The Sudbury Star is the City of Greater Sudbury’s daily newspaper.
The approval with amendments of the terms of reference for Noront Resources’ Eagle’s Nest Mine is a sign of real progress in developing the Ring of Fire asset, says company president and chief executive officer Alan Coutts.
Noront now has “the clarity and the endorsement” it was seeking from the Government of Ontario to move ahead with work on the project, Coutts said Monday.
Environment and Climate Change Minister Glen Murray announced Friday his ministry was giving a qualified approval to Noront’s terms of reference, the first step in the environmental assessment for the nickel, copper and platinum group element mine.
Noront submitted the terms of reference to the ministry in 2012, revised them at the ministry’s request and resubmitted them in December 2013, and has been waiting for approval to move ahead since.
The new round of amendments wasn’t completely unexpected, especially the technical ones, said Coutts, who couldn’t say how long it would take Noront to do the work on those amendments.
But his company is in a much better position than it was at the beginning of the year with this approval.
“Six months ago, we didn’t have terms of reference with amendments and we didn’t have the Cliffs properties and we didn’t have our exploration permits,” said Coutts. ” Now, we’ve got all those things so it’s definitely progress.”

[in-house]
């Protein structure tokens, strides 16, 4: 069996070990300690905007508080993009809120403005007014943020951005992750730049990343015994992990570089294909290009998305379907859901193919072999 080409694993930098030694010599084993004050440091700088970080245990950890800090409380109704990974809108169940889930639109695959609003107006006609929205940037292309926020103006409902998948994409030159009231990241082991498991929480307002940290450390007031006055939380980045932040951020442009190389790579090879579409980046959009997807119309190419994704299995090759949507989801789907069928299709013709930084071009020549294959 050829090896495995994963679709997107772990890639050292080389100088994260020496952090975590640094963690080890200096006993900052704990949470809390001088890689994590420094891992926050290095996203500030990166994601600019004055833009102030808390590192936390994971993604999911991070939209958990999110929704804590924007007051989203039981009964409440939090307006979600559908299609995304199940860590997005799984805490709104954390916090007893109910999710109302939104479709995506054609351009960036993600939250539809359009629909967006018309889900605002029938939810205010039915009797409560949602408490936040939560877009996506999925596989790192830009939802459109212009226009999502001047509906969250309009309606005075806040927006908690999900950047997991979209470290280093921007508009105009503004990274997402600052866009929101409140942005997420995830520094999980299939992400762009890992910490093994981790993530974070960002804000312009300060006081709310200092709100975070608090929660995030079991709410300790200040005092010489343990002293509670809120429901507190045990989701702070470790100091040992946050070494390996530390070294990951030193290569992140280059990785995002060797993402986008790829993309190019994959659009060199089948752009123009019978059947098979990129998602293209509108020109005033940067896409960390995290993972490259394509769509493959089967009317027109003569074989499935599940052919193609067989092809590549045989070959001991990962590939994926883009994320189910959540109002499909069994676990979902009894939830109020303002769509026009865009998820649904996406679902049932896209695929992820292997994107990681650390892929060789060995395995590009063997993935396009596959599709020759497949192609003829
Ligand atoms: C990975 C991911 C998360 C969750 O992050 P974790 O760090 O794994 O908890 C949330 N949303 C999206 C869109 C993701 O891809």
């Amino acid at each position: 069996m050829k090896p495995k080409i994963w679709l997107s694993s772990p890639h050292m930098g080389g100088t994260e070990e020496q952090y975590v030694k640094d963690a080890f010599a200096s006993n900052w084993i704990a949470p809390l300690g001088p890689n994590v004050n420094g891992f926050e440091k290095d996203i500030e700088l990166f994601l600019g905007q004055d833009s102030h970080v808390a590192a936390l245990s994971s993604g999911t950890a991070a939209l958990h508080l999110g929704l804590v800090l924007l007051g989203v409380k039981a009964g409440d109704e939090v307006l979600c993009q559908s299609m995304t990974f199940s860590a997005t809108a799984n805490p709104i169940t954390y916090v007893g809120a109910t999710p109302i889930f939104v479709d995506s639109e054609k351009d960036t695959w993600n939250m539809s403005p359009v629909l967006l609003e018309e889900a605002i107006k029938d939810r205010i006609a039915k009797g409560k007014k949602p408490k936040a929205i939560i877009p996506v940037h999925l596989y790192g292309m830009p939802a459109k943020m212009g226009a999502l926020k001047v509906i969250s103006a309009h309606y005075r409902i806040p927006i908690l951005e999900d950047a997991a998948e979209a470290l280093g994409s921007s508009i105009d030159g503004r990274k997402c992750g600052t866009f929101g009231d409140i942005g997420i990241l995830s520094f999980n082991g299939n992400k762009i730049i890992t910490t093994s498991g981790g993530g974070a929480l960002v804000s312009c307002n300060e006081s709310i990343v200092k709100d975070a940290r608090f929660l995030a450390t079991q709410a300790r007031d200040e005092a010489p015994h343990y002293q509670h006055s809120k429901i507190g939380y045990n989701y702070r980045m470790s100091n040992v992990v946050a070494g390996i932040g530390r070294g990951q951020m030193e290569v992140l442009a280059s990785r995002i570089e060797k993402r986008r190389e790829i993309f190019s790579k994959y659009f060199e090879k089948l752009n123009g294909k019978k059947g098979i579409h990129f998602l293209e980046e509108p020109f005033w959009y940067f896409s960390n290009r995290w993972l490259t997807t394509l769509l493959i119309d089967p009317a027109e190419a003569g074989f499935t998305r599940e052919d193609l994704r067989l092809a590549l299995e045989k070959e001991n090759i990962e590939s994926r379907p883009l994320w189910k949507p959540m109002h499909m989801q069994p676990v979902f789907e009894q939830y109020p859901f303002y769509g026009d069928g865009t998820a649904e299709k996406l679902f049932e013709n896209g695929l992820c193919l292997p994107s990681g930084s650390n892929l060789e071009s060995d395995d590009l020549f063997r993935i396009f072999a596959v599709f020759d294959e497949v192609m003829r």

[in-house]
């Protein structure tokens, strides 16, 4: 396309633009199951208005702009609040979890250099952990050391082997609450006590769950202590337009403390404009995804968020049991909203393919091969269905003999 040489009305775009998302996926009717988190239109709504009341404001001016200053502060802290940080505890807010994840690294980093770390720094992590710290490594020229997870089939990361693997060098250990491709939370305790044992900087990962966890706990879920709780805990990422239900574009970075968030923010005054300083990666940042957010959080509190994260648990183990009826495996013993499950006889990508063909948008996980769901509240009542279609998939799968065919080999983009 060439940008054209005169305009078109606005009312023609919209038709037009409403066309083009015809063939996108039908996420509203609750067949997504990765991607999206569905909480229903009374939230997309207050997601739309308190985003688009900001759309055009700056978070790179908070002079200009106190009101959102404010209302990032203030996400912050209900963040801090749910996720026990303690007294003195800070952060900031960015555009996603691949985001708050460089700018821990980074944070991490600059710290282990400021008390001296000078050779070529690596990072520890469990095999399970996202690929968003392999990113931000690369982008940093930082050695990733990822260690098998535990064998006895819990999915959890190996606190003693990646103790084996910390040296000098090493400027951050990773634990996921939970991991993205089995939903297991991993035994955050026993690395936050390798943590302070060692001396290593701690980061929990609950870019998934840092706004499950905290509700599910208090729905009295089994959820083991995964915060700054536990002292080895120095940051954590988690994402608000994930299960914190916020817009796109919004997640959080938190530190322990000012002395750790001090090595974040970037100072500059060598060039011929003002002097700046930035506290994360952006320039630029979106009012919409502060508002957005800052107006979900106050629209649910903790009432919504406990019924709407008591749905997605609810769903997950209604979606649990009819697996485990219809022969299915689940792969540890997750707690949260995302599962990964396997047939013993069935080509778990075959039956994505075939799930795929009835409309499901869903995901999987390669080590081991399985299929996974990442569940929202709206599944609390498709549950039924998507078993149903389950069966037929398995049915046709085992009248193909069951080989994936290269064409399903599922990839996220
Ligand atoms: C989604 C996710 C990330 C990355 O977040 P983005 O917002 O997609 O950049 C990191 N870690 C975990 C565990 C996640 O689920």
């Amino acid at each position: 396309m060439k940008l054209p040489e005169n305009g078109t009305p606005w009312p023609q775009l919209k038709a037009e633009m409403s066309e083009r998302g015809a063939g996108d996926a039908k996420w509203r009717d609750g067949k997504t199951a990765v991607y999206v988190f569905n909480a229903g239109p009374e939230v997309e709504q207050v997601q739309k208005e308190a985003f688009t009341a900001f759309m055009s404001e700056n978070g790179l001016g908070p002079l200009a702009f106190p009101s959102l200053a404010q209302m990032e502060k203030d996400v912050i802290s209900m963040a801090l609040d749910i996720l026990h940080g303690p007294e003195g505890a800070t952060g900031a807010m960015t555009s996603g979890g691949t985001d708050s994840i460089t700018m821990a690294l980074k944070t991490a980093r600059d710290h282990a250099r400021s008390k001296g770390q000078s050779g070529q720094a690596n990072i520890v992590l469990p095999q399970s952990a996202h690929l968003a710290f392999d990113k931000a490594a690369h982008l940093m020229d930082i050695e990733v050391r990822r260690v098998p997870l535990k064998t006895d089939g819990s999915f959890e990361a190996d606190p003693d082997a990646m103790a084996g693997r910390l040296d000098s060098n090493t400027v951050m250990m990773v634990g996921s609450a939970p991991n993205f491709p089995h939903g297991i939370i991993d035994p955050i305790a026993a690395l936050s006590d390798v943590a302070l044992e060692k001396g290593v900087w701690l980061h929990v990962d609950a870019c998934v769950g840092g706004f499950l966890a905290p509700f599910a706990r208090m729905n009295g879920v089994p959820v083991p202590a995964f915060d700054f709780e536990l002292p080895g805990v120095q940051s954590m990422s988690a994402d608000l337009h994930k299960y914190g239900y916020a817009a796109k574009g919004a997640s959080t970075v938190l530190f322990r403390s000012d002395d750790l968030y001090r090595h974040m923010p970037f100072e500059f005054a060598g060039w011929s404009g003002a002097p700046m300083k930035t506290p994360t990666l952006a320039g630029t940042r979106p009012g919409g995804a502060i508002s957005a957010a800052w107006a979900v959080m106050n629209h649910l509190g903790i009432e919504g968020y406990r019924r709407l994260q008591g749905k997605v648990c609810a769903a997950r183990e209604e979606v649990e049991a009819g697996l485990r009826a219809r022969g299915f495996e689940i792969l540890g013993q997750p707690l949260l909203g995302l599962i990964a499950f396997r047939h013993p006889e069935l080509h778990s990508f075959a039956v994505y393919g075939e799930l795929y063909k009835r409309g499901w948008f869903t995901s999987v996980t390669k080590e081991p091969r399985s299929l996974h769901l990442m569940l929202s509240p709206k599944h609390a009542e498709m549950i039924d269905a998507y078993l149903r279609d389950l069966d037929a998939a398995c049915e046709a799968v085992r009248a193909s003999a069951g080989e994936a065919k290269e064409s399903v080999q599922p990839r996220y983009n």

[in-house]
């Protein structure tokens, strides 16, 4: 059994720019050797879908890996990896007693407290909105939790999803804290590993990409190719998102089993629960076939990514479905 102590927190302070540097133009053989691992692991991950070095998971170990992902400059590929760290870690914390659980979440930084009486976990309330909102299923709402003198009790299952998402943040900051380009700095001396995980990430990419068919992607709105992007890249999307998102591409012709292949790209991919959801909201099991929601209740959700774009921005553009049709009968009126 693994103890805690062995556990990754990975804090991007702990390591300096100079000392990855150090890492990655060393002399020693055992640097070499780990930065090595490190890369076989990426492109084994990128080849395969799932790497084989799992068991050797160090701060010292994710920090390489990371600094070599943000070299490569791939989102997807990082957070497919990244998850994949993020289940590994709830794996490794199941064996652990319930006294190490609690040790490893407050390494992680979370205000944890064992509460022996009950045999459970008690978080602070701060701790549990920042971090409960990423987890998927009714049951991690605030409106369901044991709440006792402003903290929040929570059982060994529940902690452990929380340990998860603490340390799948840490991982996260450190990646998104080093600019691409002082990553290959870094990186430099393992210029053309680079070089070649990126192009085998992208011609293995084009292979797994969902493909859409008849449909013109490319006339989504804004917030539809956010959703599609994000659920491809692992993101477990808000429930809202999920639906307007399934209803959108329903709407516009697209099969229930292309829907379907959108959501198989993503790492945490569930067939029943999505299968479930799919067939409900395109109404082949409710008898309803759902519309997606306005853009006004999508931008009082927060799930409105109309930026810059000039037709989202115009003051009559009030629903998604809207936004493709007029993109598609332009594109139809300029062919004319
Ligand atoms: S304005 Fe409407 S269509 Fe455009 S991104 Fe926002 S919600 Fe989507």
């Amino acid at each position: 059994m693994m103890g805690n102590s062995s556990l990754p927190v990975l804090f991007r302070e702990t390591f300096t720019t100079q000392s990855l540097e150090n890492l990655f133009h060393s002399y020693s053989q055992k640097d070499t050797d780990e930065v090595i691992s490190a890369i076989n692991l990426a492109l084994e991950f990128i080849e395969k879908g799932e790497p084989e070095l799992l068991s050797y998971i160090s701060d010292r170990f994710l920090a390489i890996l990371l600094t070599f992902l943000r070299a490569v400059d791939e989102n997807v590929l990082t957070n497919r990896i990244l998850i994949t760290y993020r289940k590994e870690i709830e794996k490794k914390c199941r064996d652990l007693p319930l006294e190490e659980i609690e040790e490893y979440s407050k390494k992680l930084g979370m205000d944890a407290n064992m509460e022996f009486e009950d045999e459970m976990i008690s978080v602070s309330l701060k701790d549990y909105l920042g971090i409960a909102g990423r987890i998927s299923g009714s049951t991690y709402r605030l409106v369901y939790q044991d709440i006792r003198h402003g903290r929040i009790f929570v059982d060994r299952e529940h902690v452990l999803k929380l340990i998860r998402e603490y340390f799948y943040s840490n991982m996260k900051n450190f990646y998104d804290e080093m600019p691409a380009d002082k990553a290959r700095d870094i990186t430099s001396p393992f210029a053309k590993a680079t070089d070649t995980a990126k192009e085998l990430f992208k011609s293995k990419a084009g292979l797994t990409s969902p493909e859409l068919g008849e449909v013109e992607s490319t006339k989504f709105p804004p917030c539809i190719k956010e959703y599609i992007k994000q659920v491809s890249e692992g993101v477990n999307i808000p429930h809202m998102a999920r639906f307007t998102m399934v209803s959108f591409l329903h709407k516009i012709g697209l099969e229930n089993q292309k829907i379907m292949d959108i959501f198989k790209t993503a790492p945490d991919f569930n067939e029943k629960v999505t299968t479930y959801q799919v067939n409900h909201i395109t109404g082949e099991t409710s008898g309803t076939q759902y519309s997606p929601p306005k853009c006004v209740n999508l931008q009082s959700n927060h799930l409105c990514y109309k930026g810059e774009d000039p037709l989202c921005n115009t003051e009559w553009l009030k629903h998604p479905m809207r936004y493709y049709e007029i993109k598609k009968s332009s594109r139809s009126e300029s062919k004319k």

Noront acquired Cliffs Natural Resources chromite assets in the Ring of Fire earlier this year, making it the largest player in the Ring.
When a mining company sets out to permit a project, it first completes a description of what that project will look like and how it envisions it.
Then it drafts terms of reference from an environmental point of view to support the project as the company has defined it, said Coutts.
While Noront was waiting for a decision from the ministry on those terms of reference, it hired environmental firm Knight Piesold Consulting to do some of the environmental work studies contained in the terms of reference.
So, while Noront has at times been frustrated with how long it has taken to get to this point, it has completed much of the work that supports the terms of reference it had proposed.
Knight Piesold conducted baseline studies, one of the most important elements of an environmental assessment, and sampling at the mine site and in the area Noront is proposing to build a road corridor.
When the consulting company finished the work, Noront still didn’t have approval from the province.
They sent the revised terms of reference to concerned stakeholders such as neighbouring first nations, the federal and provincial governments, and environmental organizations.
The Ministry of Northern Development and Mines, meanwhile, announced last year it had reached a regional framework agreement with Matawa First Nations near the Ring.
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